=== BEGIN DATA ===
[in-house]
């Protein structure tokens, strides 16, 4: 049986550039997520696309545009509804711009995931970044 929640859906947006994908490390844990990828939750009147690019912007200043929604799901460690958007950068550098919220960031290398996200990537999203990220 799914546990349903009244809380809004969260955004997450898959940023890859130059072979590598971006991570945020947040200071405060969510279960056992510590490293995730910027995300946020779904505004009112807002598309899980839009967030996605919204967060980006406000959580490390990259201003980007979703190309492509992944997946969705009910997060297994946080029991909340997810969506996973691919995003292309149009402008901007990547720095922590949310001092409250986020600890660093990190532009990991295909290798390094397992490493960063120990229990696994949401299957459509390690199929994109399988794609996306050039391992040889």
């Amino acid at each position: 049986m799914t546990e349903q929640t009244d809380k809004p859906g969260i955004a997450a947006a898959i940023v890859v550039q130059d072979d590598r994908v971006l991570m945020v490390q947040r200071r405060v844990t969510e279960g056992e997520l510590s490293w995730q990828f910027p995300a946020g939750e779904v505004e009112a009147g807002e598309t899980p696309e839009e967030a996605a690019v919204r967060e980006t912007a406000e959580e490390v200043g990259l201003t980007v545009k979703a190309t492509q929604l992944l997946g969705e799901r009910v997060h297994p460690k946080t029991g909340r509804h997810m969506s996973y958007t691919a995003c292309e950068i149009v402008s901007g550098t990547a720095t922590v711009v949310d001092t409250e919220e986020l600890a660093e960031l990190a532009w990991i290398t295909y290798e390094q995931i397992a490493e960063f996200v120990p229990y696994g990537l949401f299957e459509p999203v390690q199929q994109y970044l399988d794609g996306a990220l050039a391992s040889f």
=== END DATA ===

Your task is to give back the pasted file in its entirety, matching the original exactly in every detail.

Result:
[in-house]
């Protein structure tokens, strides 16, 4: 049986550039997520696309545009509804711009995931970044 929640859906947006994908490390844990990828939750009147690019912007200043929604799901460690958007950068550098919220960031290398996200990537999203990220 799914546990349903009244809380809004969260955004997450898959940023890859130059072979590598971006991570945020947040200071405060969510279960056992510590490293995730910027995300946020779904505004009112807002598309899980839009967030996605919204967060980006406000959580490390990259201003980007979703190309492509992944997946969705009910997060297994946080029991909340997810969506996973691919995003292309149009402008901007990547720095922590949310001092409250986020600890660093990190532009990991295909290798390094397992490493960063120990229990696994949401299957459509390690199929994109399988794609996306050039391992040889």
């Amino acid at each position: 049986m799914t546990e349903q929640t009244d809380k809004p859906g969260i955004a997450a947006a898959i940023v890859v550039q130059d072979d590598r994908v971006l991570m945020v490390q947040r200071r405060v844990t969510e279960g056992e997520l510590s490293w995730q990828f910027p995300a946020g939750e779904v505004e009112a009147g807002e598309t899980p696309e839009e967030a996605a690019v919204r967060e980006t912007a406000e959580e490390v200043g990259l201003t980007v545009k979703a190309t492509q929604l992944l997946g969705e799901r009910v997060h297994p460690k946080t029991g909340r509804h997810m969506s996973y958007t691919a995003c292309e950068i149009v402008s901007g550098t990547a720095t922590v711009v949310d001092t409250e919220e986020l600890a660093e960031l990190a532009w990991i290398t295909y290798e390094q995931i397992a490493e960063f996200v120990p229990y696994g990537l949401f299957e459509p999203v390690q199929q994109y970044l399988d794609g996306a990220l050039a391992s040889f």